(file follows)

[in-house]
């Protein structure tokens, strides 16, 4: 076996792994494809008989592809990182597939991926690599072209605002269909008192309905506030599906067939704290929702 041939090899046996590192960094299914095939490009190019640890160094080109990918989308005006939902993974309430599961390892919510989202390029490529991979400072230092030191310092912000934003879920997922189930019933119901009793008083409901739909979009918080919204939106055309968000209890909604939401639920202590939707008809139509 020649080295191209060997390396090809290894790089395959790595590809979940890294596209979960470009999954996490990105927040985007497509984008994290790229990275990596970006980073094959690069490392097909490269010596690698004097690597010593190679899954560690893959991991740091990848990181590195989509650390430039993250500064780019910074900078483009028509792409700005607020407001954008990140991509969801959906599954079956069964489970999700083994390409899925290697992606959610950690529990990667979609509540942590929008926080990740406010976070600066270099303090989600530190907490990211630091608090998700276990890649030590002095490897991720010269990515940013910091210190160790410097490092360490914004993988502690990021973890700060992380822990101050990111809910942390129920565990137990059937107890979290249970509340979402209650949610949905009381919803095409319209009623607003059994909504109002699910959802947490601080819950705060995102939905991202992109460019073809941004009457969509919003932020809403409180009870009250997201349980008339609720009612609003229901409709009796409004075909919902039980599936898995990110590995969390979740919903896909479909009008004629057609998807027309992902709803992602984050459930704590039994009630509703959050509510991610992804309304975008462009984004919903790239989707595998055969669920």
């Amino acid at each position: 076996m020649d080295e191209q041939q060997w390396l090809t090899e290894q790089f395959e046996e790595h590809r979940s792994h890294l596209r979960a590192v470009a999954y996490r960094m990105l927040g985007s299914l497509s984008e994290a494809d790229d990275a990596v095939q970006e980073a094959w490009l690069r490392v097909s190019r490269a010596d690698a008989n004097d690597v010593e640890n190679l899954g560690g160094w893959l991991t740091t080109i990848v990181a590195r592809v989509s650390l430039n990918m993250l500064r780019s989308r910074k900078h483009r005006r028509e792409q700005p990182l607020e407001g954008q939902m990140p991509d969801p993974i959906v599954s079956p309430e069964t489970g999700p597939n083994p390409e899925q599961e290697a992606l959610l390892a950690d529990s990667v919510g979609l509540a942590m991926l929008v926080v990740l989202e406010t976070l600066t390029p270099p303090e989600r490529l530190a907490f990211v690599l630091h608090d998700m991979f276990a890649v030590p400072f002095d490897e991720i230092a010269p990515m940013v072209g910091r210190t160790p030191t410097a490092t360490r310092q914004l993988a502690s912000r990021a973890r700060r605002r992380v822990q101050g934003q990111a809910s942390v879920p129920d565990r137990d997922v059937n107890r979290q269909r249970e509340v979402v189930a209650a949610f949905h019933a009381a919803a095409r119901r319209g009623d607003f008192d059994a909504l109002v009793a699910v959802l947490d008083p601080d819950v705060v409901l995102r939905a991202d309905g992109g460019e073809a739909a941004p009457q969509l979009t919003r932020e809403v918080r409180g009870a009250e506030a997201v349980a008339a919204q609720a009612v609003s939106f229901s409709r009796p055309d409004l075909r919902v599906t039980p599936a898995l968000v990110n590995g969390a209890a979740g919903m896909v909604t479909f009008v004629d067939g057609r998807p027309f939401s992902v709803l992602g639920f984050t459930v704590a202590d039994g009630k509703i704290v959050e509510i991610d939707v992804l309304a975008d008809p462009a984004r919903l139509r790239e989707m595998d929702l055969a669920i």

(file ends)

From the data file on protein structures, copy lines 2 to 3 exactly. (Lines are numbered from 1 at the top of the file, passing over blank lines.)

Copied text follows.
């Protein structure tokens, strides 16, 4: 076996792994494809008989592809990182597939991926690599072209605002269909008192309905506030599906067939704290929702 041939090899046996590192960094299914095939490009190019640890160094080109990918989308005006939902993974309430599961390892919510989202390029490529991979400072230092030191310092912000934003879920997922189930019933119901009793008083409901739909979009918080919204939106055309968000209890909604939401639920202590939707008809139509 020649080295191209060997390396090809290894790089395959790595590809979940890294596209979960470009999954996490990105927040985007497509984008994290790229990275990596970006980073094959690069490392097909490269010596690698004097690597010593190679899954560690893959991991740091990848990181590195989509650390430039993250500064780019910074900078483009028509792409700005607020407001954008990140991509969801959906599954079956069964489970999700083994390409899925290697992606959610950690529990990667979609509540942590929008926080990740406010976070600066270099303090989600530190907490990211630091608090998700276990890649030590002095490897991720010269990515940013910091210190160790410097490092360490914004993988502690990021973890700060992380822990101050990111809910942390129920565990137990059937107890979290249970509340979402209650949610949905009381919803095409319209009623607003059994909504109002699910959802947490601080819950705060995102939905991202992109460019073809941004009457969509919003932020809403409180009870009250997201349980008339609720009612609003229901409709009796409004075909919902039980599936898995990110590995969390979740919903896909479909009008004629057609998807027309992902709803992602984050459930704590039994009630509703959050509510991610992804309304975008462009984004919903790239989707595998055969669920």
């Amino acid at each position: 076996m020649d080295e191209q041939q060997w390396l090809t090899e290894q790089f395959e046996e790595h590809r979940s792994h890294l596209r979960a590192v470009a999954y996490r960094m990105l927040g985007s299914l497509s984008e994290a494809d790229d990275a990596v095939q970006e980073a094959w490009l690069r490392v097909s190019r490269a010596d690698a008989n004097d690597v010593e640890n190679l899954g560690g160094w893959l991991t740091t080109i990848v990181a590195r592809v989509s650390l430039n990918m993250l500064r780019s989308r910074k900078h483009r005006r028509e792409q700005p990182l607020e407001g954008q939902m990140p991509d969801p993974i959906v599954s079956p309430e069964t489970g999700p597939n083994p390409e899925q599961e290697a992606l959610l390892a950690d529990s990667v919510g979609l509540a942590m991926l929008v926080v990740l989202e406010t976070l600066t390029p270099p303090e989600r490529l530190a907490f990211v690599l630091h608090d998700m991979f276990a890649v030590p400072f002095d490897e991720i230092a010269p990515m940013v072209g910091r210190t160790p030191t410097a490092t360490r310092q914004l993988a502690s912000r990021a973890r700060r605002r992380v822990q101050g934003q990111a809910s942390v879920p129920d565990r137990d997922v059937n107890r979290q269909r249970e509340v979402v189930a209650a949610f949905h019933a009381a919803a095409r119901r319209g009623d607003f008192d059994a909504l109002v009793a699910v959802l947490d008083p601080d819950v705060v409901l995102r939905a991202d309905g992109g460019e073809a739909a941004p009457q969509l979009t919003r932020e809403v918080r409180g009870a009250e506030a997201v349980a008339a919204q609720a009612v609003s939106f229901s409709r009796p055309d409004l075909r919902v599906t039980p599936a898995l968000v990110n590995g969390a209890a979740g919903m896909v909604t479909f009008v004629d067939g057609r998807p027309f939401s992902v709803l992602g639920f984050t459930v704590a202590d039994g009630k509703i704290v959050e509510i991610d939707v992804l309304a975008d008809p462009a984004r919903l139509r790239e989707m595998d929702l055969a669920i």